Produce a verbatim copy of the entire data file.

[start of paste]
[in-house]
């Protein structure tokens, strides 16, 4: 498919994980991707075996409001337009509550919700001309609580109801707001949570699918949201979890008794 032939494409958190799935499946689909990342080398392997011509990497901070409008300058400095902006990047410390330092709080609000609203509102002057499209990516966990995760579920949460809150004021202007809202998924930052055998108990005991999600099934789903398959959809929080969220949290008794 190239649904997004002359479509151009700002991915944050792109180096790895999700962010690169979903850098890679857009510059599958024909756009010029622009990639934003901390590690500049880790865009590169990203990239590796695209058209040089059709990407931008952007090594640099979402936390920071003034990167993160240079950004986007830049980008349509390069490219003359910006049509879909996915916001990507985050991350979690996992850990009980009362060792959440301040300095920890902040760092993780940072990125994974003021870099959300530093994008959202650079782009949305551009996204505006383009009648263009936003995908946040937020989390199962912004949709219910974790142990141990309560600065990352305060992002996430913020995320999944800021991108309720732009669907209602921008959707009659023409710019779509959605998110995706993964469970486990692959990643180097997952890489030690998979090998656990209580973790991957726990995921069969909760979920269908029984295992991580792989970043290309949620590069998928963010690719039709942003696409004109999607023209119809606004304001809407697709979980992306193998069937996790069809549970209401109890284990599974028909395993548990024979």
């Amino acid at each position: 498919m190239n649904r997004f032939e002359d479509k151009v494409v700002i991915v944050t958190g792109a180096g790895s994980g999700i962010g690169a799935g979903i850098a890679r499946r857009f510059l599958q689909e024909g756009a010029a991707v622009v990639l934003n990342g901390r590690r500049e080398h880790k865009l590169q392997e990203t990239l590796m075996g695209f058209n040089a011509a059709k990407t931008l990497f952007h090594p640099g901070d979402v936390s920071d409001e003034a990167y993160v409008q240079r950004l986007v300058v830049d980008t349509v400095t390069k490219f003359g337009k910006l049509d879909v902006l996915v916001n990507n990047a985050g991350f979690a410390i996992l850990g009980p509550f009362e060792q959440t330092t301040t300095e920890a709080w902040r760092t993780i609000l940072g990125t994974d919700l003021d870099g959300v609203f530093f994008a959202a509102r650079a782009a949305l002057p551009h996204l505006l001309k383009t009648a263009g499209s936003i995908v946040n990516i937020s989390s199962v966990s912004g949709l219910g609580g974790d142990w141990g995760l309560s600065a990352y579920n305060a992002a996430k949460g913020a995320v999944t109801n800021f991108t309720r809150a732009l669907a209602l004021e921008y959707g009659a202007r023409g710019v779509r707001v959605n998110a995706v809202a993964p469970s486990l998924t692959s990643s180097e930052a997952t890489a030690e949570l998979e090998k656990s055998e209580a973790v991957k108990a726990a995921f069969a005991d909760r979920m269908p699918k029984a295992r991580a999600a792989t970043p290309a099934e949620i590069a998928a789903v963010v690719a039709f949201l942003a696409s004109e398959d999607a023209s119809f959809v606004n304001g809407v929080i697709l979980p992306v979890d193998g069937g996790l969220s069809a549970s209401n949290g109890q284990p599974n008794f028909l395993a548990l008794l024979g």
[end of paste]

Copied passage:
[in-house]
């Protein structure tokens, strides 16, 4: 498919994980991707075996409001337009509550919700001309609580109801707001949570699918949201979890008794 032939494409958190799935499946689909990342080398392997011509990497901070409008300058400095902006990047410390330092709080609000609203509102002057499209990516966990995760579920949460809150004021202007809202998924930052055998108990005991999600099934789903398959959809929080969220949290008794 190239649904997004002359479509151009700002991915944050792109180096790895999700962010690169979903850098890679857009510059599958024909756009010029622009990639934003901390590690500049880790865009590169990203990239590796695209058209040089059709990407931008952007090594640099979402936390920071003034990167993160240079950004986007830049980008349509390069490219003359910006049509879909996915916001990507985050991350979690996992850990009980009362060792959440301040300095920890902040760092993780940072990125994974003021870099959300530093994008959202650079782009949305551009996204505006383009009648263009936003995908946040937020989390199962912004949709219910974790142990141990309560600065990352305060992002996430913020995320999944800021991108309720732009669907209602921008959707009659023409710019779509959605998110995706993964469970486990692959990643180097997952890489030690998979090998656990209580973790991957726990995921069969909760979920269908029984295992991580792989970043290309949620590069998928963010690719039709942003696409004109999607023209119809606004304001809407697709979980992306193998069937996790069809549970209401109890284990599974028909395993548990024979």
């Amino acid at each position: 498919m190239n649904r997004f032939e002359d479509k151009v494409v700002i991915v944050t958190g792109a180096g790895s994980g999700i962010g690169a799935g979903i850098a890679r499946r857009f510059l599958q689909e024909g756009a010029a991707v622009v990639l934003n990342g901390r590690r500049e080398h880790k865009l590169q392997e990203t990239l590796m075996g695209f058209n040089a011509a059709k990407t931008l990497f952007h090594p640099g901070d979402v936390s920071d409001e003034a990167y993160v409008q240079r950004l986007v300058v830049d980008t349509v400095t390069k490219f003359g337009k910006l049509d879909v902006l996915v916001n990507n990047a985050g991350f979690a410390i996992l850990g009980p509550f009362e060792q959440t330092t301040t300095e920890a709080w902040r760092t993780i609000l940072g990125t994974d919700l003021d870099g959300v609203f530093f994008a959202a509102r650079a782009a949305l002057p551009h996204l505006l001309k383009t009648a263009g499209s936003i995908v946040n990516i937020s989390s199962v966990s912004g949709l219910g609580g974790d142990w141990g995760l309560s600065a990352y579920n305060a992002a996430k949460g913020a995320v999944t109801n800021f991108t309720r809150a732009l669907a209602l004021e921008y959707g009659a202007r023409g710019v779509r707001v959605n998110a995706v809202a993964p469970s486990l998924t692959s990643s180097e930052a997952t890489a030690e949570l998979e090998k656990s055998e209580a973790v991957k108990a726990a995921f069969a005991d909760r979920m269908p699918k029984a295992r991580a999600a792989t970043p290309a099934e949620i590069a998928a789903v963010v690719a039709f949201l942003a696409s004109e398959d999607a023209s119809f959809v606004n304001g809407v929080i697709l979980p992306v979890d193998g069937g996790l969220s069809a549970s209401n949290g109890q284990p599974n008794f028909l395993a548990l008794l024979g």